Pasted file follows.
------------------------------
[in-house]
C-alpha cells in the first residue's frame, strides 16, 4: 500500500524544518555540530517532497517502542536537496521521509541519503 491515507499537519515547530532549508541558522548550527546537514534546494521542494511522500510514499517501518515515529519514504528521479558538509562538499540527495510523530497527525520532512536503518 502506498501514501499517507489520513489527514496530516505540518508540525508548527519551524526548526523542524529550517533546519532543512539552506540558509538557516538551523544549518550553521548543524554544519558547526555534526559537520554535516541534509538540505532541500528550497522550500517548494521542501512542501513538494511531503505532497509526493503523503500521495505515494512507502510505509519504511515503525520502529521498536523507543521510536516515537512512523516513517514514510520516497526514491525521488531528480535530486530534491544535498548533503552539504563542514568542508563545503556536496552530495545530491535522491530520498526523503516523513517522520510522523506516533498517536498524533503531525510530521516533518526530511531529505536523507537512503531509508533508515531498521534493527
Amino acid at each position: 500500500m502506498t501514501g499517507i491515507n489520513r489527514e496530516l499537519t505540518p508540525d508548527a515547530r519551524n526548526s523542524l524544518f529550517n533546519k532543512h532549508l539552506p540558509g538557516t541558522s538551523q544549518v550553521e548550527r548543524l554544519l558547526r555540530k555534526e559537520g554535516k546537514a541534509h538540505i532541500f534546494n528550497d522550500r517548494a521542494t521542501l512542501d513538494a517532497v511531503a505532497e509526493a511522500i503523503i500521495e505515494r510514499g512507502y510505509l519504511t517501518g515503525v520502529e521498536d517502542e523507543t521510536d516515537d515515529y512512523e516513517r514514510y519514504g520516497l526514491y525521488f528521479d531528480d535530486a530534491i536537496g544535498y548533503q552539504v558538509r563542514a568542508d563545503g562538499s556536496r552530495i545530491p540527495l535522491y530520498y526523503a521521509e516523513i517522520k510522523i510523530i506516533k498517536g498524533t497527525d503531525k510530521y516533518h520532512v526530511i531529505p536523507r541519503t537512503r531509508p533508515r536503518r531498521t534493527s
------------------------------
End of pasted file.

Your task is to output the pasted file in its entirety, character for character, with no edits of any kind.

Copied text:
[in-house]
C-alpha cells in the first residue's frame, strides 16, 4: 500500500524544518555540530517532497517502542536537496521521509541519503 491515507499537519515547530532549508541558522548550527546537514534546494521542494511522500510514499517501518515515529519514504528521479558538509562538499540527495510523530497527525520532512536503518 502506498501514501499517507489520513489527514496530516505540518508540525508548527519551524526548526523542524529550517533546519532543512539552506540558509538557516538551523544549518550553521548543524554544519558547526555534526559537520554535516541534509538540505532541500528550497522550500517548494521542501512542501513538494511531503505532497509526493503523503500521495505515494512507502510505509519504511515503525520502529521498536523507543521510536516515537512512523516513517514514510520516497526514491525521488531528480535530486530534491544535498548533503552539504563542514568542508563545503556536496552530495545530491535522491530520498526523503516523513517522520510522523506516533498517536498524533503531525510530521516533518526530511531529505536523507537512503531509508533508515531498521534493527
Amino acid at each position: 500500500m502506498t501514501g499517507i491515507n489520513r489527514e496530516l499537519t505540518p508540525d508548527a515547530r519551524n526548526s523542524l524544518f529550517n533546519k532543512h532549508l539552506p540558509g538557516t541558522s538551523q544549518v550553521e548550527r548543524l554544519l558547526r555540530k555534526e559537520g554535516k546537514a541534509h538540505i532541500f534546494n528550497d522550500r517548494a521542494t521542501l512542501d513538494a517532497v511531503a505532497e509526493a511522500i503523503i500521495e505515494r510514499g512507502y510505509l519504511t517501518g515503525v520502529e521498536d517502542e523507543t521510536d516515537d515515529y512512523e516513517r514514510y519514504g520516497l526514491y525521488f528521479d531528480d535530486a530534491i536537496g544535498y548533503q552539504v558538509r563542514a568542508d563545503g562538499s556536496r552530495i545530491p540527495l535522491y530520498y526523503a521521509e516523513i517522520k510522523i510523530i506516533k498517536g498524533t497527525d503531525k510530521y516533518h520532512v526530511i531529505p536523507r541519503t537512503r531509508p533508515r536503518r531498521t534493527s